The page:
Early in 1972 Nanette Rainone, program director at WBAI-FM, asked me if I’d be interested in doing a lesbian show. Would I ever! I knew nothing about radio production but jumped at the chance. She told me to come in for training.
WBAI—for those who’ve never lived in NYC—is a member of the Pacifica network of noncommercial, listener supported stations. Given the lack of advertising revenue, most of us who worked there were volunteers. Rainone had created some of its first feminist programs and was the first woman to become program director there. https://www.nytimes.com/2016/06/02/business/media/nanette-rainone-early-creator-of-feminist-radio-shows-dies-at-73.html
She assigned me to work with Gary Fried, another volunteer and one of the few gay people at the station. He told me to buy a cassette recorder and then showed me how to transfer cassette to reel-to-reel, how to edit tape on those reels using the editing block, a razor blade, and adhesive splicing tape, and how to fade in music.
Shortly after I started at WBAI, I needed another place to live. I kept getting robbed, even after having the building superintendent put iron gates on the windows and a police lock on the door. The super, it turned out, was a junkie—his wife admitted it to me. Only after that did I notice the track marks on the backs of his hands. A third former member of the RAT collective, Miriam Rosen, had also joined the radio station, and at the time that I needed new digs, she happened to be giving up what she called her “squalorific slum apartment.”
It was another immigrant tenement, like the one I was leaving, but here the landlord—a sad-faced guy in his 40s—lived on the premises and kept an eye on things. Rosen, or perhaps the tenant before her, had painted each room a different color, and sometimes several colors. The light was good. There was an elementary school across the street, and the happy shouts of children drifted up during recess.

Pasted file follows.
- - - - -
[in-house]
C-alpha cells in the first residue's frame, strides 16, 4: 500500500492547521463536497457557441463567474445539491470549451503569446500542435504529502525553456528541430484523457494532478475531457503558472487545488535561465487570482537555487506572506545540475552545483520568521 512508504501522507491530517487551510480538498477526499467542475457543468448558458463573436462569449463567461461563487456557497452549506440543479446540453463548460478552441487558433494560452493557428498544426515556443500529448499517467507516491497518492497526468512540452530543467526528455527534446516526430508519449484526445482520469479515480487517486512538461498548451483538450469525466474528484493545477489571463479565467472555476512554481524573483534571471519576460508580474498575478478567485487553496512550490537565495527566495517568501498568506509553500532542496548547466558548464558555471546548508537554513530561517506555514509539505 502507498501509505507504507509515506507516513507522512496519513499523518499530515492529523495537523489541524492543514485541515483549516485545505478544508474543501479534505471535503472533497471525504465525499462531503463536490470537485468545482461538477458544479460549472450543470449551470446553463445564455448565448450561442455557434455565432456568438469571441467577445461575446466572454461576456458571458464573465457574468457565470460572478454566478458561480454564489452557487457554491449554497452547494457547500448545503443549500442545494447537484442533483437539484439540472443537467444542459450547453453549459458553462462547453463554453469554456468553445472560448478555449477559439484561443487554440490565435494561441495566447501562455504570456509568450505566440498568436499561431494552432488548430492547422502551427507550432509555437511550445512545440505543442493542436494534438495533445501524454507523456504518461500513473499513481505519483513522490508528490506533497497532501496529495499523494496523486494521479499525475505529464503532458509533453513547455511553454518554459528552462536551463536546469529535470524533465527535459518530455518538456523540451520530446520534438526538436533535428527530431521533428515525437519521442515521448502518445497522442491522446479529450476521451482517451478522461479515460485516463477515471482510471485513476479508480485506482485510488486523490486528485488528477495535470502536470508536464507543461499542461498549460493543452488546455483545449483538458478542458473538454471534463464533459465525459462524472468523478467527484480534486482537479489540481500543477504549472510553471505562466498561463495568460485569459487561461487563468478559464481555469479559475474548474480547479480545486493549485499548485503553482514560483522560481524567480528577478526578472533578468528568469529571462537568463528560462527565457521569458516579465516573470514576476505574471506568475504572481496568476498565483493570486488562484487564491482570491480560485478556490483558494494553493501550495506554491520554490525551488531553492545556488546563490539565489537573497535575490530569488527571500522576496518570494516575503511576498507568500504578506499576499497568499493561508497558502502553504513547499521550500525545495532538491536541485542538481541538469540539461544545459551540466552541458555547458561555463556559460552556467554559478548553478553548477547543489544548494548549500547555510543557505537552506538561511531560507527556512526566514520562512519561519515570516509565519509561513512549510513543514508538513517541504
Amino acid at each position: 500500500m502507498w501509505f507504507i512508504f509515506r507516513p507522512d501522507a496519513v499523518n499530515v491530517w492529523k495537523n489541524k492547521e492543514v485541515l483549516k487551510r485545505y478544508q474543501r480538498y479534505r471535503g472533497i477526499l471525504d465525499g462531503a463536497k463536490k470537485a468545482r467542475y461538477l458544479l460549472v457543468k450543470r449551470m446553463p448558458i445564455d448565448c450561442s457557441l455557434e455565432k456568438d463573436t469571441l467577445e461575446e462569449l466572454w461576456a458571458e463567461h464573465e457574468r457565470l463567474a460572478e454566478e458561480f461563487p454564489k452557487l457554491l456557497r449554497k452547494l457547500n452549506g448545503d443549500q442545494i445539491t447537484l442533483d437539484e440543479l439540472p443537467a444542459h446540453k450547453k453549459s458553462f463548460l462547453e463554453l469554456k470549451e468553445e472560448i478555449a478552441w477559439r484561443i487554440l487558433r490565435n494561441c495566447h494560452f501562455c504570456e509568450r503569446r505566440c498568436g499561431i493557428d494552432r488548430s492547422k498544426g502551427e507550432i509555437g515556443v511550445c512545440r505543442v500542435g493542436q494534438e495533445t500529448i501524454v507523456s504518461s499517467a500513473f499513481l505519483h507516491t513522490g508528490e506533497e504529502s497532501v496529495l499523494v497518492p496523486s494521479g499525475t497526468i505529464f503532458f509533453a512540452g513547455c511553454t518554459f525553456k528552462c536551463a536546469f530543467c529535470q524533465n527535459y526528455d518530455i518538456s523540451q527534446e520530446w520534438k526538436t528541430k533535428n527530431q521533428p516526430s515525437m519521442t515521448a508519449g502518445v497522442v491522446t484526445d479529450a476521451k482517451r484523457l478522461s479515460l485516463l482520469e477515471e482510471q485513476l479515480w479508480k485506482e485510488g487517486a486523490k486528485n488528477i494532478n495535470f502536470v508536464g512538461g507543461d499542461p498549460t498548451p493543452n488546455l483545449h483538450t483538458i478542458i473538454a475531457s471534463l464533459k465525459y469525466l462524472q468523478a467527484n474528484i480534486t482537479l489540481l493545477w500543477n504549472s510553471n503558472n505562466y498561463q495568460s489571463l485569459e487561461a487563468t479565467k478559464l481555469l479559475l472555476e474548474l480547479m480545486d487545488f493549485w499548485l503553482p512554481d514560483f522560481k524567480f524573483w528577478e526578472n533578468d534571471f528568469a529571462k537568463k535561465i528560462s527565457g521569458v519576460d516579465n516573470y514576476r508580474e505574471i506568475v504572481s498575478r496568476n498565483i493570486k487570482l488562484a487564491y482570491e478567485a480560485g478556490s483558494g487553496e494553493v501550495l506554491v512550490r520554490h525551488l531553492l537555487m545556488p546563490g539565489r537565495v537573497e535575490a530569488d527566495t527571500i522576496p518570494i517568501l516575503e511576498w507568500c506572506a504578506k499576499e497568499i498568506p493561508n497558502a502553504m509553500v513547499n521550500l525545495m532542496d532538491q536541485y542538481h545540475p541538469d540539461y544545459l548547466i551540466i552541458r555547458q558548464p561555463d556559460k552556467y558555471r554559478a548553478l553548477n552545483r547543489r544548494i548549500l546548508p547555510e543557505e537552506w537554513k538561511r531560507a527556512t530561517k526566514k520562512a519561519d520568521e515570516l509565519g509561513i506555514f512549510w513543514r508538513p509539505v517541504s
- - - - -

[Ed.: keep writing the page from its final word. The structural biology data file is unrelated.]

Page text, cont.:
My program, Lesbian Nation1 came on the air every Friday evening, from 1972-1974. As far as I know, it was the first lesbian radio show anywhere. With arranging to meet guests, taping them, and then editing the results, it took me 20 hours to produce each half hour show. That became my new (unpaid) part-time job.
I interviewed feminist authors2, most of whom were obliging enough to read from their work. When Judy Grahn came to town, I recorded her at the women’s center. Her magnificent elegy, A Woman is Talking to Death, knocked my socks off, and I ended the show by segueing into Olatunji’s Drums of Passion. Apparently listeners were blown away as well, because they responded with a flurry of contributions to the station.
I carried my mic to demonstrations. One of these was by men protesting laws requiring the payment of alimony (now known as spousal support). The National Organization for Women staged a counter protest in favor of alimony laws and increasing child support. I interviewed both groups.
A different kind of demonstration, of martial arts and self-defense, took place at the women’s center. The instructor explained what she was doing as she showed the moves, and I scrambled around her, pointing the mic at the mat as she threw a would-be attacker: Thud! Pow! Ki-ai! Her running description and sound effects were sufficient; you didn’t need visuals to get a kick out of the show.
Another show was a sportscast from a feminist softball game, with interviews of the participants.
In the spring of 1972, students at the University of Arizona invited me to speak. They were paying my air fare! I packed my mic and cassette and flew out, and from Phoenix hitchhiked around the West, interviewing women in various cities. (More about that adventure in a future post.)
When Sharon Krebs, a former colleague of mine at RAT Newspaper, was released from a three-year sentence after a failed attempt at bombing to protest the war, I invited her to the studio. A brilliant woman, she had lots to say about the way our prison system treats women, and soon was teaching a course on the subject at the New School for Social Research. https://www.ubspectrum.com/article/2011/03/today-in-ub-history-march-4-1974 When another former RAT comrade, Jane Alpert, sent out her manifesto Mother Right from underground, I read it on the air. That was in June 1973. In September I read the response to Alpert from women of the Weather Underground. Ms. Magazine published Alpert’s manifesto in 1974.
Working at WBAI changed my life in many ways. Rainone and Fried are deceased, and I regret never thanking them enough for giving me that opportunity.
To be continued…
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1Jill Johnston published a book by the same title in 1973.
2Some of these were Esther Newton, Bertha Harris, Audre Lorde, Marge Piercy, Myrna Lamb, Phyllis Chesler, Frances Doughty, Jill Johnston, Barbara Love & Sydney Abbott.